Adjustable-rate mortgages are often overlooked by home buyers, but thanks to high interest rates and shifting economic environments, experts say these lesser-used loans could be an attractive option for some borrowers.
As the name suggests, adjustable-rate mortgages are a type of loan where the interest rate changes over time. When benchmark rates rise, so do the interest rates on adjustable-rate, or variable, loans. But the reverse is true, too — and that's what makes these loans so appealing right now. Instead of locking yourself into a fixed-rate loan at today's high interest rates, a variable-rate loan allows you to benefit from future rate drops.
“If you're forced to take a loan out right now, it probably should be a variable, in my opinion,” says Howard Dvorkin, founder of Debt.com.
Even though he's usually not so high on them, Dvorkin says adjustable-rate mortgages are currently more appealing than fixed-rate products because the Federal Reserve has signaled that it’s soon going to drop benchmark interest rates, or the rates at which banks lend to one another. That means there’s a good chance you could get a favorable adjustment when your interest rate is recalculated.
There's also the boon of some immediate savings, since adjustable-rate mortgages, also called ARMs, typically have lower initial rates than fixed-rate mortgages. But that rate only lasts for a few years. That's where the risk (and lack of popularity) comes in: when your rate is adjusted, your monthly payments can increase by hundreds of dollars.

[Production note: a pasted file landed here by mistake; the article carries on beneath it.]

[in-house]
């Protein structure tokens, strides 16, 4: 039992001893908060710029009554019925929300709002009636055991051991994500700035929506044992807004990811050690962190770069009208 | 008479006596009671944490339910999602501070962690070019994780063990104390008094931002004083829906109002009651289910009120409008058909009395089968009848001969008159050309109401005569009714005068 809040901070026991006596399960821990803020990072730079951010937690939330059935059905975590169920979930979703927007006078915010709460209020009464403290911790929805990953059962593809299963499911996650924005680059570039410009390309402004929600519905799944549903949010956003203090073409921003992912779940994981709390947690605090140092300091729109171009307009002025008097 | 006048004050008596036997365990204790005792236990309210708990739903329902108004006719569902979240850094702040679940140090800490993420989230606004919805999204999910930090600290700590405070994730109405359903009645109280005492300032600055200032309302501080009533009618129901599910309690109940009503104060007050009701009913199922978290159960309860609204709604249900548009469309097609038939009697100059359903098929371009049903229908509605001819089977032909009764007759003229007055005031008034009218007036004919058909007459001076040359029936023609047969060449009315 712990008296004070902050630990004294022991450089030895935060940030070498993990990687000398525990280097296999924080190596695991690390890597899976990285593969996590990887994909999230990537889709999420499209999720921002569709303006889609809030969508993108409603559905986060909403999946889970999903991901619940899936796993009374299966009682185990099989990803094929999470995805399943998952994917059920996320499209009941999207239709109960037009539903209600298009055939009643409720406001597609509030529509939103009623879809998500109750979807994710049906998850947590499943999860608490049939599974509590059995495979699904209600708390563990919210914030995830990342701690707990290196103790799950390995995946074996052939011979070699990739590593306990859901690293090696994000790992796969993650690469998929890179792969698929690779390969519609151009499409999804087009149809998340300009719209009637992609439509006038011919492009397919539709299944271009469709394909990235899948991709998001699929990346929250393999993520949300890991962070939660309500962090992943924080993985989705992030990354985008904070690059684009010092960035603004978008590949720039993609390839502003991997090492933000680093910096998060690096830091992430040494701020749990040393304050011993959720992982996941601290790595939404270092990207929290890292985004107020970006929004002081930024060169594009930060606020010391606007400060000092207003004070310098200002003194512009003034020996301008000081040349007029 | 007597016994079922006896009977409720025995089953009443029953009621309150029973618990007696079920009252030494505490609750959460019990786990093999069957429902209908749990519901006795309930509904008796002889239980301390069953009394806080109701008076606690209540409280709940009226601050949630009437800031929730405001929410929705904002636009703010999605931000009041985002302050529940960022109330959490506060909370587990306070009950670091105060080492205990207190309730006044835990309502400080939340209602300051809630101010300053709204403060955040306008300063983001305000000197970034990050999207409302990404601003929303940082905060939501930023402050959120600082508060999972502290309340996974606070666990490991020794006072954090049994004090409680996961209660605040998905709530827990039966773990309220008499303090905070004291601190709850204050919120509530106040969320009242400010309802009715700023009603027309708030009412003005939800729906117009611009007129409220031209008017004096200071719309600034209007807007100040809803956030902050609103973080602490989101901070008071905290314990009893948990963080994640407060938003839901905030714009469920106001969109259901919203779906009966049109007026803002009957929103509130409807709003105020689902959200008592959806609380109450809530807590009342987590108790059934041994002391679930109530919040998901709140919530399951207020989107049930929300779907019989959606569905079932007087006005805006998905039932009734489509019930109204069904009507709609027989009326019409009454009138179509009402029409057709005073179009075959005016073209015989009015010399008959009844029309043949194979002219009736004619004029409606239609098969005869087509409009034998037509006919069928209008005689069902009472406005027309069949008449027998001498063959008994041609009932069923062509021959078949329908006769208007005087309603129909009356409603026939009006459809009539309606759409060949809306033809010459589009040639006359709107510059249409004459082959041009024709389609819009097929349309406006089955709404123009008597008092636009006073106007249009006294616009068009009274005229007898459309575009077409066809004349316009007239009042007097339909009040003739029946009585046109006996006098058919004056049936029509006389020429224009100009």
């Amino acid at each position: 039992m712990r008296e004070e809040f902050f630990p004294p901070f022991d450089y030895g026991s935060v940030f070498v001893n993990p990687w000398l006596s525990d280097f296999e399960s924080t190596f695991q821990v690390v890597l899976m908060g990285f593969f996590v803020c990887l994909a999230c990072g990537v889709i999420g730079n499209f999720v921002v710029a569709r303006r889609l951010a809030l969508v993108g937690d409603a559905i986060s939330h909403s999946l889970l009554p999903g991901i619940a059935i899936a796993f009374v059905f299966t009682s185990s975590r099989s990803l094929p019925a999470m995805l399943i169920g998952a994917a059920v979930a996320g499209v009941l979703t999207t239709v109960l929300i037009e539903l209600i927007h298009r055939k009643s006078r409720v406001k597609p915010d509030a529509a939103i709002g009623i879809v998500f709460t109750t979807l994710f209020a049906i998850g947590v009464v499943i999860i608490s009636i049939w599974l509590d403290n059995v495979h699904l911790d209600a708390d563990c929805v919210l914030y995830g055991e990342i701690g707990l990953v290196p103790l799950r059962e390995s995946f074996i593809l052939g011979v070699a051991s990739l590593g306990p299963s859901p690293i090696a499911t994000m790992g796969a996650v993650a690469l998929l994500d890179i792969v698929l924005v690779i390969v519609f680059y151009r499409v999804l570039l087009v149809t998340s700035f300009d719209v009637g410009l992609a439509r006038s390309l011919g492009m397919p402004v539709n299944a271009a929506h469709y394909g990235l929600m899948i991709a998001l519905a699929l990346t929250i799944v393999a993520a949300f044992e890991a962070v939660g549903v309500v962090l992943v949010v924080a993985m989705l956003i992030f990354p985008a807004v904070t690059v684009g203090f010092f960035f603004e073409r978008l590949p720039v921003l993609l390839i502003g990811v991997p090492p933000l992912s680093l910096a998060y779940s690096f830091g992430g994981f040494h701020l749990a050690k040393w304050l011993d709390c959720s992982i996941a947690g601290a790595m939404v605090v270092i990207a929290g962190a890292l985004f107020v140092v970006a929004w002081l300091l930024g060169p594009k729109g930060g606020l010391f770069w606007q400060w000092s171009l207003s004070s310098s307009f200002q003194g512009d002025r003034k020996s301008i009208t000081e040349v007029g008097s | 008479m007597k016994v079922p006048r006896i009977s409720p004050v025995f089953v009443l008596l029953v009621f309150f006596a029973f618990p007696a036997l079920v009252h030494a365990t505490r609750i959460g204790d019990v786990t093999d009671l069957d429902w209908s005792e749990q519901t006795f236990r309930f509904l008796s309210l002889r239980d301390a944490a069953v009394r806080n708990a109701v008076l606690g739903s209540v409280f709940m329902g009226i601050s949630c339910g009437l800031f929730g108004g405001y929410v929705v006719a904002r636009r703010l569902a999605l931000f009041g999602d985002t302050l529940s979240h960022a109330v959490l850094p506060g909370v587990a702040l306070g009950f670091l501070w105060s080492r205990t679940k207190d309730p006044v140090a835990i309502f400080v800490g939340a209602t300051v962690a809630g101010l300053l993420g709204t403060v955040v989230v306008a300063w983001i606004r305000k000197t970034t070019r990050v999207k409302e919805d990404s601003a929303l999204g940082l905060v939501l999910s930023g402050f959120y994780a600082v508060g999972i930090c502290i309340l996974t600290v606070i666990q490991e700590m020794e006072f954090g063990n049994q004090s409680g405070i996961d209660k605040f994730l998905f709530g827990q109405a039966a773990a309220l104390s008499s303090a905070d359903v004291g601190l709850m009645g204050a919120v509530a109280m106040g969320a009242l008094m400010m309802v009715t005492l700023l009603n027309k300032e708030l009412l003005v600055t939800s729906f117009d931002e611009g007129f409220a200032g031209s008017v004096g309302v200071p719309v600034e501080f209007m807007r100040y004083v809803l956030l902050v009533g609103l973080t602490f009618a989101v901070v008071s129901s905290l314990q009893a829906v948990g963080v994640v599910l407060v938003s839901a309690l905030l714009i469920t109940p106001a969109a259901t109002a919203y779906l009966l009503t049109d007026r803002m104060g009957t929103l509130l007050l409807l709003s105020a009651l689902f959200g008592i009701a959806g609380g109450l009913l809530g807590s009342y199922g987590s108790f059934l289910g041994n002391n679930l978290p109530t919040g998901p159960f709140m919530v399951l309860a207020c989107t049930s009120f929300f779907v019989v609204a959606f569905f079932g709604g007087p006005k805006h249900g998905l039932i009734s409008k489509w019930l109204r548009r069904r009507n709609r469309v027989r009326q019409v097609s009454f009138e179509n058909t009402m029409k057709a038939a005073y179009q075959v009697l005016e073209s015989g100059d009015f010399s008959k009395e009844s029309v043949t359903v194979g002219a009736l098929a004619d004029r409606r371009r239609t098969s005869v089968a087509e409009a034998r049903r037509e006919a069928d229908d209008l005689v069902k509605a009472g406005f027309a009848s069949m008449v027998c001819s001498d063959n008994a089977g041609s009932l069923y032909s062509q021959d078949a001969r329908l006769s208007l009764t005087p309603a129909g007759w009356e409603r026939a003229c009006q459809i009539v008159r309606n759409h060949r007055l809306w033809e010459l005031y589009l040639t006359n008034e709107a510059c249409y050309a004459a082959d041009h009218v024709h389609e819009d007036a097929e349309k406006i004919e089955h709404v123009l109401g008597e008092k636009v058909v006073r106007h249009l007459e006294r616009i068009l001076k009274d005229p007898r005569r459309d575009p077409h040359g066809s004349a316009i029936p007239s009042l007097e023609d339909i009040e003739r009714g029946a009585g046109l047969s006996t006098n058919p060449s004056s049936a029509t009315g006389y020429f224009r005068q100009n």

While rates are likely to fall soon, the duration of this decline and the future rate environment over the next 5 or 10 years is unknown. Therefore, experts emphasize that even in today's high rate environment, adjustable-rate mortgages are only viable for borrowers with some financial flexibility.
The case for adjustable-rate mortgages right now
Today’s homebuyers have every reason to envy current homeowners who have fixed-rate mortgages in the three-percent range — a low-rate, fixed-rate loan is inarguably the best type of debt. But because that’s not possible right now, borrowers are putting all options on the table.
Last fall, when mortgage rates were nearing 8%, adjustable-rate mortgages made up 10.7% of mortgage activity, according to an analysis by Virginia Relators. That's compared to just 3% of mortgages in December 2021, when rates were near historic lows.
There wasn't a great argument for adjustable-rate mortgages before 2021 because the Fed couldn't cut benchmark rates any lower than 0%, which was the level for most of 2020 and 2021 until inflation accelerated. But the interest rate environment is very different now, and it's possible that rates will be cut in 2024 due to cooling inflation. That would be good news for borrowers with adjustable-rate mortgages.
DeAnna Adinolfo-Rivera, senior vice president and regional sales manager at Hamilton Home Loans, says while fixed rates are the best option for the majority of people, more mortgage borrowers are going with adjustable-rate loans because interest rates are unbearably high. “People are trying to find relief,” she says.
However, Adinolfo-Rivera says buyers should also consider other options, like asking for a rate buydown, that can achieve the same goal of lowering monthly payments in the near term without the long-term risks of an ARM.